Bjorlam began to remove his heavy armor. It took no more than a few minutes before he was nude. And then he began to change. His back arched, his nails extended into grisly claws, his muzzle extended and his teeth grew into fangs. And his whole body sprouted thick, heavy grey hair. He howled the most ferocious of howls when the transformation was complete.

    “I can smell them.” He said. “Southeast. About a dozen. Bandit smell. Mead and blood and sweat.” His voice was powerful and deep, and even gruffer than it had been before.

    He took off at a dead run, and I followed close behind.

    “This is going to be fun.”


    We descended upon them swiftly and brutally. The first bite—into the neck of a Breton woman—was the sweetest. I drank for minutes. Bjorlam tore through three bandits before they could even draw their weapons. He ripped the heart out of one, crushed the head of another with his massive jaws, and hit the last so hard with his right claw that the bandit flew five yards through the air and into a tree, snapping his spine in two.

    When I had drained the Breton woman, I moved on to the next of them. I drank the blood of four of them, including the woman.  Bjorlam had massacred the rest before I finished with the fourth. The entire battle, although it could hardly be called such, lasted mere minutes.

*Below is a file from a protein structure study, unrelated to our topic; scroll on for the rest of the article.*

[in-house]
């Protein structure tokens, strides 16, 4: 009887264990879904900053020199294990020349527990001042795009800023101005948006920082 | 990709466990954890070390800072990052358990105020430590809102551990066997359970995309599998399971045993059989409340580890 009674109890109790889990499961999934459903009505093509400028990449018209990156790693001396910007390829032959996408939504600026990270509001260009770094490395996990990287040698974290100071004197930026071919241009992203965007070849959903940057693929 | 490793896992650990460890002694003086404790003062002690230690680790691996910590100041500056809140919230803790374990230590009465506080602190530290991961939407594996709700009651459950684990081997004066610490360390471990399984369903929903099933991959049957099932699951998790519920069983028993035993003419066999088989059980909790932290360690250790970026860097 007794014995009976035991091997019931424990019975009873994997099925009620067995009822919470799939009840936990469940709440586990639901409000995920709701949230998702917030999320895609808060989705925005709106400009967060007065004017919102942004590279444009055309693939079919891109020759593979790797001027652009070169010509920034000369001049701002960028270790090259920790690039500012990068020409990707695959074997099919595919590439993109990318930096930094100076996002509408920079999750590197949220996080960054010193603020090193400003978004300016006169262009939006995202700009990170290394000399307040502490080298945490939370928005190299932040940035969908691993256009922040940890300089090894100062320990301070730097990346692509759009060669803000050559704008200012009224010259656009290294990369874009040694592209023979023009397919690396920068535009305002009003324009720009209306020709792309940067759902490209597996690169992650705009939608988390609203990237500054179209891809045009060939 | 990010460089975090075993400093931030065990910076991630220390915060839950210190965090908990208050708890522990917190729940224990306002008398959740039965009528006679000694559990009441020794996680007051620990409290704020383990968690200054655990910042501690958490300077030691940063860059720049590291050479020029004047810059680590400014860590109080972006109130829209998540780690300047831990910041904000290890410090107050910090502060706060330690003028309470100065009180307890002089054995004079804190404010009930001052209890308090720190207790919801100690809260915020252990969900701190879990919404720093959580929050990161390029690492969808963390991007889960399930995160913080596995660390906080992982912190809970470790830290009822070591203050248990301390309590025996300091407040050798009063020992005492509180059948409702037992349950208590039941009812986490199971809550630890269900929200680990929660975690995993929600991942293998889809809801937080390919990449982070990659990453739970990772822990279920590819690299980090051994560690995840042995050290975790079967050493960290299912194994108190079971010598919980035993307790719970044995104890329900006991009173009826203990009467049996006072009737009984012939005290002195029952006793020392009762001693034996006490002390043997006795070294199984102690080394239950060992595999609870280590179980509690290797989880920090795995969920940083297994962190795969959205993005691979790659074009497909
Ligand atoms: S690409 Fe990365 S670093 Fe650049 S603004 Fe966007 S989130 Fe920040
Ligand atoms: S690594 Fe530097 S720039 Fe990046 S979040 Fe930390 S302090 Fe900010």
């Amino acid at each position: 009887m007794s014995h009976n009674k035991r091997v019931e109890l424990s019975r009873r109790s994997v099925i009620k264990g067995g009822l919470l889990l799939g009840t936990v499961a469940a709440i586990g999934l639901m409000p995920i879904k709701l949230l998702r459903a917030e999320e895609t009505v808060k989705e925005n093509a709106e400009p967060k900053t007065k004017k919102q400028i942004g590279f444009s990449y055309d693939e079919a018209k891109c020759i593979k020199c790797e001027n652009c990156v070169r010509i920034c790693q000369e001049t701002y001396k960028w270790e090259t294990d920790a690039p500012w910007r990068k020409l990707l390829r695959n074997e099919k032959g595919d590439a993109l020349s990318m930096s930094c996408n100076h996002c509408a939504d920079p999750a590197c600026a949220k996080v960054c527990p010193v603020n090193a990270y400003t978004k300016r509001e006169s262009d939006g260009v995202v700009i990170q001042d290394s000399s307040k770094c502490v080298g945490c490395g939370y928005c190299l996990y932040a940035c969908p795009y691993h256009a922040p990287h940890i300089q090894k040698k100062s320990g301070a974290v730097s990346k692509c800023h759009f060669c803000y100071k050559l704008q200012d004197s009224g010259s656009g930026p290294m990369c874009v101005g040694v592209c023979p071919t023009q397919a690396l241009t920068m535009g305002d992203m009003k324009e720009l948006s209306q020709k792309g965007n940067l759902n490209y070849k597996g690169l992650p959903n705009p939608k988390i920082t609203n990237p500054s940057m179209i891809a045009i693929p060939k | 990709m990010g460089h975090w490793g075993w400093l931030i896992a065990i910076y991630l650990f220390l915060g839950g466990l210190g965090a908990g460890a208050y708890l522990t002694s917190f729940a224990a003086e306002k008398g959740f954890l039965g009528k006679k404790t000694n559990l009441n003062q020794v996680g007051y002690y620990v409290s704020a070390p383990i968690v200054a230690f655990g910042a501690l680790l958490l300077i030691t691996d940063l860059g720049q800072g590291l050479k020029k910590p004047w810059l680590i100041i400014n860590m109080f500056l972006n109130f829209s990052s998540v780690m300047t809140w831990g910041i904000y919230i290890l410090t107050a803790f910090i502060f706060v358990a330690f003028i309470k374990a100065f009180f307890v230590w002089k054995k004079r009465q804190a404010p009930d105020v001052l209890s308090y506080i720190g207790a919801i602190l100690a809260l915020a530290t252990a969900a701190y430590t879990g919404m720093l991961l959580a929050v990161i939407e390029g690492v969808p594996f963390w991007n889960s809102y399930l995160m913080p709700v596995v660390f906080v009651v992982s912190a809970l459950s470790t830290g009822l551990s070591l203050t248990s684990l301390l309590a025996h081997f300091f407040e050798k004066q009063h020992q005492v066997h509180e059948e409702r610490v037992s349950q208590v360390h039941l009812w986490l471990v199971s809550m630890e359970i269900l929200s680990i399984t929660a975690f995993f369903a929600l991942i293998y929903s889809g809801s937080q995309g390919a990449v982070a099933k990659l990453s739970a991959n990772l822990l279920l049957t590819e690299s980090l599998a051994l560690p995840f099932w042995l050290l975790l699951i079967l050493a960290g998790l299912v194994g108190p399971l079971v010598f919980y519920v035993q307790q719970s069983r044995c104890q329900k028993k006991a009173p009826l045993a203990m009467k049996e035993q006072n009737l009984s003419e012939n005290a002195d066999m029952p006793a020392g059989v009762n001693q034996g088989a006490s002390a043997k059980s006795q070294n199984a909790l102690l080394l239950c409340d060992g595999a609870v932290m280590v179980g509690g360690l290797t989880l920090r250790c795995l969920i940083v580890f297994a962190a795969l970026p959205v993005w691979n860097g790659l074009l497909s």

They were the most satisfying minutes of my life—the worse the hunger, the better the meal. But I had another hunger, a more fierce hunger, a hunger for revenge. My mind returned from its bloodthirsty state to a cold state of anger. I thought of my family, the Khulari. A powerful memory pushed its way to the front of my mind. I remembered standing before the leader of the clan on my first day as a part of the family.

    “You will do great things for the Khulari,” he had told me. If only I had known then what I would do. I never would have dreamed that I would be the last survivor of my family. But I knew then that I would make sure that the world knew the power of the Khulari. I would have my revenge on the Vigilants. I would drain them of their blood in the name of my family.

    I sat beneath a tree, smiling, patiently waiting as Bjorlam feasted on the bodies.